2. GREAT blog entry! I couldn’t agree more.
    I’ve been on both sides of this. I’ve had people write more of a personal attack on my person, rather than what exactly they found lacking of the story. On a good note, my current beta-reader gang is brilliant–and they never make me feel stupid or totally hopeless. My editor is perfectly suited to me and I love her to bits. She is very matter of fact and humorous, and when she occasionally praises a certain paragraph or sentence–I learn just as much from that as her constructive critique.
    I’ve on occasion given constructive critique when a writer has asked for it, but I’ve become more and more reluctant, which is sad because I see a lot of talent online and I believe in paying it forward–nurture new writers.
    I’m polite and nice about the feedback I give. I don’t pass myself off as all-knowing, and I’m very respectful. It baffles me that I still manage to trigger passive-aggressive notes like you wouldn’t believe.
    Those writers who are ready to learn and want to grow do exist–and I’ve had some wonderful response, which I’ve learned tons from as well. That’s the most brilliant thing about constructive critique–by offering it, and also from receiving it, the right way, it grows exponentially. I may see some of my own writing-issues appear in someone else’s text and when I try to help them, I also put a magnifying glass on my own writing. Also, the other writer’s response with follow-up questions often gives me a lot to think about and I can end up with light bulb moments galore. 🙂
    One way of looking at what is meant to be constructive critique, but makes you feel like you totally dropped the ball is: “Who is giving the critique and what are their credentials?” – “Does the critic have a motive for undermining your confidence?” – “Is it a personal attack rather than a take on your story?”
    There’s a huge difference when the critic writes you “You show very little insight when you insist on writing the scene from Anna’s POV when anyone can figure out it needs to be written from Maria’s,” rather than “What do you think about writing the scene from Maria’s POV instead? Give it a go and see what you think? My opinion is you may be surprised at how much more insight into the character you would give the reader.”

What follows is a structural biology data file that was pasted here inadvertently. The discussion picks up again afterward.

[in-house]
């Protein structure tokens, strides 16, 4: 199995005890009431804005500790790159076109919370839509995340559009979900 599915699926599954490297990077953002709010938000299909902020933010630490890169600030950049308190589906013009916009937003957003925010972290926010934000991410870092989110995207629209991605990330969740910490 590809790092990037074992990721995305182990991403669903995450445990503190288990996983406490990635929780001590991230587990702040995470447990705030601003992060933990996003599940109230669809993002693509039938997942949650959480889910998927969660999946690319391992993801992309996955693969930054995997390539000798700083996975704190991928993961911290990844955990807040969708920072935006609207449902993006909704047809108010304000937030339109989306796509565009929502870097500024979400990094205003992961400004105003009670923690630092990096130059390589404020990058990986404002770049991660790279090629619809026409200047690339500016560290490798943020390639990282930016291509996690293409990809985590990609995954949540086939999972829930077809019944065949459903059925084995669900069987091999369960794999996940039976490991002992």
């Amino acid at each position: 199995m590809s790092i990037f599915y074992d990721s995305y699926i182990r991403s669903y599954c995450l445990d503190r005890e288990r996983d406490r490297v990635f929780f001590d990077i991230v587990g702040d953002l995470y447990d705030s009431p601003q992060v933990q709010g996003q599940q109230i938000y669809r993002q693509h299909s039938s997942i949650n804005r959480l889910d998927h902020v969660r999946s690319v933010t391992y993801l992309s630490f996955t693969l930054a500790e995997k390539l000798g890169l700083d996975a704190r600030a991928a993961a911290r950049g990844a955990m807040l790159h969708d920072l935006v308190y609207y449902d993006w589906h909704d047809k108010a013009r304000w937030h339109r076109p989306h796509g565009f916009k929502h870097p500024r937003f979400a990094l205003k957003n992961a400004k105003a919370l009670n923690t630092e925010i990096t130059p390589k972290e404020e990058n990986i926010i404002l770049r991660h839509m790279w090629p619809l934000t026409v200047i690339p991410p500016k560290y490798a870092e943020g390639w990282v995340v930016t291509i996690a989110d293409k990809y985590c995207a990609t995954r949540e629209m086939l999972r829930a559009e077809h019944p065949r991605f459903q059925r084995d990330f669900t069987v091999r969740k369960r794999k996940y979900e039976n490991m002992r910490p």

Yes, you kind of learn from the first statement too – but that person would make me feel very stupid. The second statement addresses the scene and the method–and it shows the critic likes it, but thinks it could become even better.
    There are many ways to deliver constructive critique. If it is done with the writer’s and the story’s best interest in mind (which also implies it needs to be kind and polite) it can really make a difference for the better.

    Gun Brooke


    1. You bring up a good point, Gun–the person on the receiving end of the critique has to be willing to accept what you’re telling them. Some writers are so fragile that they fall apart if you so much as insert a comma into their work. Those people have to toughen up if they’re going to survive. The bigger problem, however, is the people who are hostile to critique. Some writers simply don’t want to accept that every word they write is not pure gold that should be laminated and put on display at the Smithsonian. They get offended, refuse the critique, and never really improve their craft. I love the writers who are willing to hear what a critiquer is saying, sees it as a gift, and takes advantage of it.


  3. Very well said and equally important for the reviewer and the one being critiqued. We need to choose our words with intention…to be understood, to help, to encourage. We need to filter the words we hear and only retain those that are useful. Some of those might be painful, but they should open our eyes and minds to ways that we can improve. The words that only rub our noses in the dirt get tossed to the wind.

    A great reminder today. Thanks 🙂